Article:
Co-host Juan González was at the Dallas/Fort Worth airport this past Sunday, where he encountered Central American refugee families recently released from detention centers. The families, who were from Guatemala, El Salvador and Honduras, had been left there by Immigration and Customs Enforcement without guidance or a translator to help them navigate their flight information. The families were likely traveling to cities where they could reunite with loved ones already in living in the U.S. In the case of the Guatemalan families, most of them didn’t speak Spanish, but indigenous languages. None of them spoke English. They had no money and received no assistance from American Airlines employees. Several airport staff, mostly maintenance workers and others, said they have been trying to assist the stranded Central American refugees, providing them with food, blankets and other aid. This is a common scene at major airports around the country.
AMY GOODMAN: Well, Juan, it’s great to have you back after your trip to Dallas, but can you explain what happened to you in the airport on Sunday or on Monday, when you tried to return home?
JUAN GONZÁLEZ: Right. Well, this was actually Sunday. On Sunday afternoon, my wife and I were returning from a conference in Dallas. And we were boarding a flight to Newark airport, when the flight had to—after being on the tarmac for an hour and a half, had to come back to the gate. There were a lot of thunderstorms. But then the entire power, apparently, in the traffic control system at DFW airport went down, so all flights, for several hours, that were coming out of the airport had to be brought back to the gate. So there was pandemonium in general at DFW airport.
But right on our flight, we noticed that there were several other passengers who appeared to be Central Americans, obviously couldn’t speak English, didn’t know what was going on. And so we sort of tried to help them try to figure out where to go to try to rebook their flights. It turns out they were all Central American refugees who had just been released from detention centers and were being basically shipped by the federal government to relatives somewhere in other parts of the United States. There was a young Salvadoran woman with a 4-year-old and a 2-year-old son—2-year-old sons. There was a Honduran man with a teenage son. There was a Guatemalan woman with her young son. And in the case of the Guatemalans, they barely—not only didn’t they speak English, they didn’t even speak much Spanish; they were talking basically in indigenous languages to each other.
And so, we tried to help them out, but they were totally lost, bewildered. They had no money. They didn’t know—most of them looked like they had never been in an airplane before, and so they didn’t even know how to figure out who to talk to or what to do. So, we spent several hours trying to help them.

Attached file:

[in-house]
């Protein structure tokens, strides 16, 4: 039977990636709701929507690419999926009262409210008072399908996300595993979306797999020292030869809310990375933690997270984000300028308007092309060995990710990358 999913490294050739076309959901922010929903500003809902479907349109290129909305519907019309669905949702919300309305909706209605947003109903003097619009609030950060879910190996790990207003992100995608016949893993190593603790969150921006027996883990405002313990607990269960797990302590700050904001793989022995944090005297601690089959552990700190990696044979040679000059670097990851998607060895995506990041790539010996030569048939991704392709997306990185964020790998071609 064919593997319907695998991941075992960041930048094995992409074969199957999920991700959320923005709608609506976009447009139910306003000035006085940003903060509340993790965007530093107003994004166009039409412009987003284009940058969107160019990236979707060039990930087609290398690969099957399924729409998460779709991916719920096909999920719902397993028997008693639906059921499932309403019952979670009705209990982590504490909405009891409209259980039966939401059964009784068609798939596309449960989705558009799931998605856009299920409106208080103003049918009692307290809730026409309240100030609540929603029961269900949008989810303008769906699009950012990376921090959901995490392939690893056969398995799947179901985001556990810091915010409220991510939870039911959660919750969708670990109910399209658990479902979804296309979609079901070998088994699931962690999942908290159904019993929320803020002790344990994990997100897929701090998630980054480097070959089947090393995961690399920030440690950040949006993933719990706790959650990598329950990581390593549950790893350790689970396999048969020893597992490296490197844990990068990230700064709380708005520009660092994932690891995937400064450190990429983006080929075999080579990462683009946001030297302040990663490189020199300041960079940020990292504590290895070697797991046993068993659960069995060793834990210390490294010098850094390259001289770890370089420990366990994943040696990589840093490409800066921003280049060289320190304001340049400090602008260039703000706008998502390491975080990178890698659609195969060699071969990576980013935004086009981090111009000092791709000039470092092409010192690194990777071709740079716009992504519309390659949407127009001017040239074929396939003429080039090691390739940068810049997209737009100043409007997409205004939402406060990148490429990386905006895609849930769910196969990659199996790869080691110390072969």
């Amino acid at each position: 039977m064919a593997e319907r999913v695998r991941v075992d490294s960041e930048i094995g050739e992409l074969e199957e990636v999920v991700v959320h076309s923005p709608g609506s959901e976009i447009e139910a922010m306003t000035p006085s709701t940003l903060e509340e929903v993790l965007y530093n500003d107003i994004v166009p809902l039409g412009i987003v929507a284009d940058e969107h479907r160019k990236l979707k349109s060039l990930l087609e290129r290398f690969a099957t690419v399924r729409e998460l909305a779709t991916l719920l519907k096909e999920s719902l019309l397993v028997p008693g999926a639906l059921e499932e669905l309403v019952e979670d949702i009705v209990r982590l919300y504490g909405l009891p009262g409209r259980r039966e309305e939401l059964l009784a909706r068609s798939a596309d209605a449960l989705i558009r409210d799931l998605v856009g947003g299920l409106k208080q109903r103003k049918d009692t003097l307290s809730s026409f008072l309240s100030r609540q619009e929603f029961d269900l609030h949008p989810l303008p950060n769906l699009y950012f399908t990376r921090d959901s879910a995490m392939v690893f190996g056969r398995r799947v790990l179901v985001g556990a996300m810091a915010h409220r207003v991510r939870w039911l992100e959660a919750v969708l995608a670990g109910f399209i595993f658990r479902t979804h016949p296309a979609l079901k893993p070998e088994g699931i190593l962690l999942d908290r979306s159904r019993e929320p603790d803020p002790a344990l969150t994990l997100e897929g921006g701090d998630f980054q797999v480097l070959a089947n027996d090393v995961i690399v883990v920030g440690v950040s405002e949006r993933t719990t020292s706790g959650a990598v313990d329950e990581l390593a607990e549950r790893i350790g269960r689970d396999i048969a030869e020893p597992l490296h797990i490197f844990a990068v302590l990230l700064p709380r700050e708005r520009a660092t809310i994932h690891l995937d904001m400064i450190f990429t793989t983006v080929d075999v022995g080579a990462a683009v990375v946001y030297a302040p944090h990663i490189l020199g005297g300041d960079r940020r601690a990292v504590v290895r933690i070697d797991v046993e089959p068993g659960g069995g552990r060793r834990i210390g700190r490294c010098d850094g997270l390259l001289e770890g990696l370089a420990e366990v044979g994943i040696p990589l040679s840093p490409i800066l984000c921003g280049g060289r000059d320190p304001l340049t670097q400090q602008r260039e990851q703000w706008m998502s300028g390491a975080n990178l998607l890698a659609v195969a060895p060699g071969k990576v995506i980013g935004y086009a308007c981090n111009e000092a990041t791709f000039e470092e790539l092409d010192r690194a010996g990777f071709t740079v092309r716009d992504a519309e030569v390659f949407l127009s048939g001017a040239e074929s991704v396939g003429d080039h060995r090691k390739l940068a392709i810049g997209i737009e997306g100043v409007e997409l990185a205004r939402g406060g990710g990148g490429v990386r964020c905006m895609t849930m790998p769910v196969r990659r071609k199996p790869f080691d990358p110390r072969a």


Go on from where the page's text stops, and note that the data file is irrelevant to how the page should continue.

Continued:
But then we discovered that there were—the American Airlines people were of no help whatsoever in terms of trying to assist these people, because the lines were so long. But we discovered that there were several employees of—not of the airlines, but who worked in the airport.
AMY GOODMAN: Contractors.
JUAN GONZÁLEZ: No, these were individual employees, maintenance people and others, who have been now for months trying to assist these stranded Central American refugees, trying to provide them food, blankets, whatever they could. They were doing it all on their own time and pulling money out of their own pocket to try to assist these folks. The airlines wanted to ship them to Minneapolis or to Miami or to Greensboro to stay overnight in those areas, to get new flights to go wherever they were trying to head to. And as the employees started telling me this, they said this is happening every single day, and especially in the hub airports, like Denver and Dallas and Chicago. When storms, these summer storms come and there are outages and plane cancellations, these migrants are completely lost. And no one is assisting them. No one is helping them.
So, on top of the problems they have coming up through the border into the United States, then dealing with detention, once they are released, they are now confronting this total chaos in the system, because the government is just sending them on their way with no money and no help. Particularly the young woman with two, a 2-year-old and a 4-year-old, no stroller, all their possessions basically in knapsacks and bags, and to deal with two children, and have come from Central America, and now even in the United States having no help, it’s just astonishing. And, of course, the average air traveler or tourist, just going back and forth, doesn’t even notice what’s going on right in front of our very eyes. This is happening in airports across the country today and has been happening for months. And I just think if anyone who speaks Spanish who’s in one of these airports and sees someone who’s completely lost, any help you can give them, I think, would be appreciated.
AMY GOODMAN: And this is just a reminder. We were there a year ago in Texas. And each airport we were in, including Dallas, we saw a number of children holding those telltale plastic bags. When we would approach, when there was an adult, they would come over and say, “Get away from these children.” They would say we could not talk to them. But the sign is those plastic bags for the kids.
JUAN GONZÁLEZ: Right. It’s just astonishing that this is happening in the United States in 2019.
AMY GOODMAN: Well, we’re going to go to break, and when we come back, we’re going to talk to Clara Long of Human Rights Watch, who was just at the Clint detention center, if you want to call it a jail for children, where children are taking care of children. She’ll describe the filthy conditions there. The news was, yesterday, 300 kids taken away. And now the news is a hundred are being brought back in. Stay with us.